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How Low-Code Is Bridging the Gap Between Data Scientists and Businesses

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Read more about author Nahla Davies.

Coding is a foreign language for many high-level and C-suite executives who lead corporations today. However, it’s hard to find anyone who doesn’t understand the importance of technology and how our future will hinge on mastering it.

Although many computer scientists argue in favor of low-code software for data scientists, there is an argument to be heard regarding the benefits of low-code for business operations. Data Science is, at heart, the practice of working with others to handle large swathes of information. Hard skills and soft skills govern the best use of data, yet in many corporations, business executives have little to no interaction with data scientists.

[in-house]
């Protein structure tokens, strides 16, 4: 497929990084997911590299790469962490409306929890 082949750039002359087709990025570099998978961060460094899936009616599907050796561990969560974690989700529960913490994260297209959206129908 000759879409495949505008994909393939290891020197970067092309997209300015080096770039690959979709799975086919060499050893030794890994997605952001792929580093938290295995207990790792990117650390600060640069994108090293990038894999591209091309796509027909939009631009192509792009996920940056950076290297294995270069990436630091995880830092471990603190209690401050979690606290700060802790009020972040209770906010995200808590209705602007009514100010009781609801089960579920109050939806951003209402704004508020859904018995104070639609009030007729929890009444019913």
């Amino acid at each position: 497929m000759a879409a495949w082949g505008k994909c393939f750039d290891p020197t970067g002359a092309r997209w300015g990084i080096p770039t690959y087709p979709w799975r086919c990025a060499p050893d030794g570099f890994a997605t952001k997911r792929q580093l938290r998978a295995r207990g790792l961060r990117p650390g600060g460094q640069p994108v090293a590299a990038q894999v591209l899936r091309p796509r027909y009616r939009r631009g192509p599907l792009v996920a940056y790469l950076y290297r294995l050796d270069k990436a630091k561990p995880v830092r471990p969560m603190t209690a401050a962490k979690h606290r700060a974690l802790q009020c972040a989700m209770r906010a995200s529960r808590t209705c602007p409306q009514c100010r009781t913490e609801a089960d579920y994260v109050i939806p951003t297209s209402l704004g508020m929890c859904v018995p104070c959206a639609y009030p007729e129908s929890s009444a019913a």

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This article will discuss how low-code can unite companies as they seek to work together to serve a common purpose. Low-code software can be a meeting ground for data scientists and C-suite managers, uniting vision with purpose and execution.

Illustrating the Data Story

Data scientists can look at mounds of data, helping them detect patterns that provide vital insights into a company’s future. The data can also help pinpoint potential strategies for enhancing revenue. It’s at this moment that others in an organization understand the importance of Data Science and how it can guide future decisions.

Of course, these breakthroughs don’t occur every day. In fact, many data scientists feel like they need to justify their positions because those in power need to see consistent results from data analysis. Much of a data scientist’s most important work is explaining what they do and backing findings up with data that can illustrate their cause. Other data projects can become delayed or suffer from a lack of funding because the purpose isn’t very clear to someone who doesn’t work with data.